REW
04-18-2013, 11:17 PM
http://www.youtube.com/watch?v=867nCCONKs4

http://www.youtube.com/watch?v=GMePE7NZcxw

This one gives some nice lessons on meters and testing for your door bell issue:


http://www.youtube.com/watch?v=ih2jfvhq3mo

rebs
04-19-2013, 05:27 AM
I checked it again, this time I checked for AC and it reads 15.6 volts so its not the transformer.

rebs
04-19-2013, 10:01 AM
Still no luck with getting it to work.
You guys that have the wireless doorbell, what brand or model do you recommend.

REW
04-19-2013, 11:36 AM
Rebs,
Do you have 15 volts at the door bell when you have someone else push the door bell button.

A door bell is a very basic appliance.

1. Have a source of 110volts AC
2. Have a transformer to drop the AC voltage to the AC voltage required by the bell.
3. Door bells are wired different ways. But many door bells use a pair of wires to run the voltage to the door bell. Then, a wire is run from each door to the door bell to activate the door bell.

If that is the case with your door bell, just go to the door bell and short across the two terminals that run to the door bell button and see if the door bell works. If the door bell works when you short the two bell button contacts, but does not work when you press the button, you either have a bad button; or a broken connection or wire between the button and bell.

3a. Other door bells are wired in series. i.e. they run two wires out of the transformer. One wire runs to the bell. One wire runs to the bell button. Then, a wire is run from the button to the bell. Now, when the button is pressed, the circuit is completed and the bell rings.

---------------------------

Take the cover off the door bell. Look at the connections and wires coming into the bell. If you have one pair of wire that is marked transformer or input voltage, use the meter to check for the presence of the same 15 volts that you had on the transformer. If you have the same voltage on the bell, your transformer is all right, and the wiring and connections from the transformer to the bell are all right.

Now, look for the contacts that run to the bell button. If you have a pair or pairs of contacts for one or more buttons, just use a jumper wire to short across any pair of buttons to see if the bell rings. If the bell rings, the bell is all right and the problem is in the button or button wiring.

But, if the bell does not ring, but has ac voltage and if you remove the button wiring from the bell and use the meter set on ohms scale, and then put one meter lead on each of the leads - you should find infinite ohms when the button is not touched. Then you should find close to 0 ohms, or a short, if the button is pressed.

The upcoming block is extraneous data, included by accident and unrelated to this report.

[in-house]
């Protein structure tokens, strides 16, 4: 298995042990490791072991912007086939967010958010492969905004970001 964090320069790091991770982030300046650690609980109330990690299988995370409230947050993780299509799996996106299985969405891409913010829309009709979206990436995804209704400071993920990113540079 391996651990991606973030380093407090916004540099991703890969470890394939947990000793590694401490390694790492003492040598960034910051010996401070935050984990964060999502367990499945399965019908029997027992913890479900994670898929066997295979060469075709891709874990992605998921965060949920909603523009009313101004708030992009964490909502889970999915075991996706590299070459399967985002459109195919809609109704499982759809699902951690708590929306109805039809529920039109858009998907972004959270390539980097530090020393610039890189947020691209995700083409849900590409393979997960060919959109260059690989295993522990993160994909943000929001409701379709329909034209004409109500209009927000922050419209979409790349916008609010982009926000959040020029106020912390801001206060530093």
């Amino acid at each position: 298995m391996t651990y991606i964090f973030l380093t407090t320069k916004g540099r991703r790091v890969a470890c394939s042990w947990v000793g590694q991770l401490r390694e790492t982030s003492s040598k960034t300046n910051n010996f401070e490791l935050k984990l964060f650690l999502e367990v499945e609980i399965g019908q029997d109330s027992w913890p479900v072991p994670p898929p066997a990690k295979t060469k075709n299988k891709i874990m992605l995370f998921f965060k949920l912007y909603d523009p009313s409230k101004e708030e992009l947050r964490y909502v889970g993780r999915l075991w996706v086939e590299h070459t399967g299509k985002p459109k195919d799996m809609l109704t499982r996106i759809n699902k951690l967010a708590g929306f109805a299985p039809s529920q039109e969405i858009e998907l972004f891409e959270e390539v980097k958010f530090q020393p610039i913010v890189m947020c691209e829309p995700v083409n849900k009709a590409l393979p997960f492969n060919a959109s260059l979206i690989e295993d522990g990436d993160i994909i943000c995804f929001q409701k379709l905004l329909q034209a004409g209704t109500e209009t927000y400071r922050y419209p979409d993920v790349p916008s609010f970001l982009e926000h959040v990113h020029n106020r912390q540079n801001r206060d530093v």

If all of the above is true, buy a new door chime and replace it. Wire up the transformer and button wire/s and you should be good to go.

REW
--------------------------------
p.s.
A few years ago, we were in a home building big box store and came across a very high end door chime mounted on a display board. The board was not hanging up, but was simply sitting on a shelf. So, I asked the store person, if the chime was for sale. He said, "sure, this was a display, and is no longer being used." So, I said, "how much". He looked for about 15 minutes and said, "I finally found the original price for the chime, and it was selling for $280."

I said, all right, that is fine, but what you will sell me this display model for?

He said, "How about $5?"

Of course, I said ,"sure".

We took the set of chimes home and I took about 15 minutes to remove the old door bell chimes and mount the new set of chimes.

Lovely 7 tone chimes, that play a different tune for each door.

Never know what one runs across.

REW

ifishmn
04-19-2013, 12:49 PM
Rebs- I think this is one similiar to the one I bought 2 years ago, and it still works:

http://www.menards.com/main/electrical/safety-security/door-chimes/wireless-battery-decorator-chime-light-and-dark-wood/p-1420416-c-6466.htm

Good Luck!

rebs
04-20-2013, 03:06 PM
I worked on this door bell long enough. I think there is a problem with the wiring and its not worth trying to trace the wires through the walls. I went to Home Depot and bought a Heath Zenith wireless one, it works great, has different sounds and a volume control. Now I hope it lasts a while.

Thank you to all you guys for the help.
REW thank you for all your info and help.

REW
04-20-2013, 11:10 PM
As the saying goes, I am glad that you have a working ding a ling again.

rebs
04-21-2013, 07:59 AM
Thanks REW, this heath zenith one seems to work quite well, now to see how long it lasts. Reading the reviews on wireless doorbells was not too much help. Everyone has an opinion and when you go in the stores the sales people have an opinion and they don't match up. I guess just pick the one you like and give it a try.